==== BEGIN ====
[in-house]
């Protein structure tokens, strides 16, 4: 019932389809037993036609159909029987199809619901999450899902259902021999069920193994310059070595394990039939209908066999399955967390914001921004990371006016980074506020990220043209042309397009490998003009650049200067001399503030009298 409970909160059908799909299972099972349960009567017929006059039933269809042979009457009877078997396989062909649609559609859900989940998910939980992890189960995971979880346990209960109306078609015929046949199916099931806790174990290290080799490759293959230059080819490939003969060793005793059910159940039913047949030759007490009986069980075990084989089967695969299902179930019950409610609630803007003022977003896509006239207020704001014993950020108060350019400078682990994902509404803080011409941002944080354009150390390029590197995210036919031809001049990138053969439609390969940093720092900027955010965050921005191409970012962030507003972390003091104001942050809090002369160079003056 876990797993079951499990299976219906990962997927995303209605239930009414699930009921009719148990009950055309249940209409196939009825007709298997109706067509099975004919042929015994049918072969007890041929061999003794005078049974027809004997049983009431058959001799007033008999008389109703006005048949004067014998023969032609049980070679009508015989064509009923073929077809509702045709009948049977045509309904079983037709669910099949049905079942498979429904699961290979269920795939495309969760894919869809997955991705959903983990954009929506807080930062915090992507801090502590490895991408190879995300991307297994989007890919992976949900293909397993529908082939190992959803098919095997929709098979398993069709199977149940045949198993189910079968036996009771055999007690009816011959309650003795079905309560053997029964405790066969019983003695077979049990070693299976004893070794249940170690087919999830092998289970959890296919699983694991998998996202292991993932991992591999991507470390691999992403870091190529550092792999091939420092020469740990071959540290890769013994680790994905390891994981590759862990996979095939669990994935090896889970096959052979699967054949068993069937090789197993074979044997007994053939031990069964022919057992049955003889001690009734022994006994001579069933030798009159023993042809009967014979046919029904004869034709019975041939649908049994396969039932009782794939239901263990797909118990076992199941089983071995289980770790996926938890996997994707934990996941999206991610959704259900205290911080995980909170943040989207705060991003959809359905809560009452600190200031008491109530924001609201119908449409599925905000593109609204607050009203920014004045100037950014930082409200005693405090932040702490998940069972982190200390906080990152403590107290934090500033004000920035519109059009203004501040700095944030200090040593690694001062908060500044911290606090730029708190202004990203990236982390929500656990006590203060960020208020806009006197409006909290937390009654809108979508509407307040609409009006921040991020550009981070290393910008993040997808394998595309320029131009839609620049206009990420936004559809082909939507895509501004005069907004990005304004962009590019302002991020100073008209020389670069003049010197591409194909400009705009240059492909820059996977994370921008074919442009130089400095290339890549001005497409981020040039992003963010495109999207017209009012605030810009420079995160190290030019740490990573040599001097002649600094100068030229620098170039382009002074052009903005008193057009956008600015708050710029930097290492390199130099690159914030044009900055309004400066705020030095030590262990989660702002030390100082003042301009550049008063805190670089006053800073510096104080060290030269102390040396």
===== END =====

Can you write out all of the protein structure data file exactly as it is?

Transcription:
[in-house]
């Protein structure tokens, strides 16, 4: 019932389809037993036609159909029987199809619901999450899902259902021999069920193994310059070595394990039939209908066999399955967390914001921004990371006016980074506020990220043209042309397009490998003009650049200067001399503030009298 409970909160059908799909299972099972349960009567017929006059039933269809042979009457009877078997396989062909649609559609859900989940998910939980992890189960995971979880346990209960109306078609015929046949199916099931806790174990290290080799490759293959230059080819490939003969060793005793059910159940039913047949030759007490009986069980075990084989089967695969299902179930019950409610609630803007003022977003896509006239207020704001014993950020108060350019400078682990994902509404803080011409941002944080354009150390390029590197995210036919031809001049990138053969439609390969940093720092900027955010965050921005191409970012962030507003972390003091104001942050809090002369160079003056 876990797993079951499990299976219906990962997927995303209605239930009414699930009921009719148990009950055309249940209409196939009825007709298997109706067509099975004919042929015994049918072969007890041929061999003794005078049974027809004997049983009431058959001799007033008999008389109703006005048949004067014998023969032609049980070679009508015989064509009923073929077809509702045709009948049977045509309904079983037709669910099949049905079942498979429904699961290979269920795939495309969760894919869809997955991705959903983990954009929506807080930062915090992507801090502590490895991408190879995300991307297994989007890919992976949900293909397993529908082939190992959803098919095997929709098979398993069709199977149940045949198993189910079968036996009771055999007690009816011959309650003795079905309560053997029964405790066969019983003695077979049990070693299976004893070794249940170690087919999830092998289970959890296919699983694991998998996202292991993932991992591999991507470390691999992403870091190529550092792999091939420092020469740990071959540290890769013994680790994905390891994981590759862990996979095939669990994935090896889970096959052979699967054949068993069937090789197993074979044997007994053939031990069964022919057992049955003889001690009734022994006994001579069933030798009159023993042809009967014979046919029904004869034709019975041939649908049994396969039932009782794939239901263990797909118990076992199941089983071995289980770790996926938890996997994707934990996941999206991610959704259900205290911080995980909170943040989207705060991003959809359905809560009452600190200031008491109530924001609201119908449409599925905000593109609204607050009203920014004045100037950014930082409200005693405090932040702490998940069972982190200390906080990152403590107290934090500033004000920035519109059009203004501040700095944030200090040593690694001062908060500044911290606090730029708190202004990203990236982390929500656990006590203060960020208020806009006197409006909290937390009654809108979508509407307040609409009006921040991020550009981070290393910008993040997808394998595309320029131009839609620049206009990420936004559809082909939507895509501004005069907004990005304004962009590019302002991020100073008209020389670069003049010197591409194909400009705009240059492909820059996977994370921008074919442009130089400095290339890549001005497409981020040039992003963010495109999207017209009012605030810009420079995160190290030019740490990573040599001097002649600094100068030229620098170039382009002074052009903005008193057009956008600015708050710029930097290492390199130099690159914030044009900055309004400066705020030095030590262990989660702002030390100082003042301009550049008063805190670089006053800073510096104080060290030269102390040396």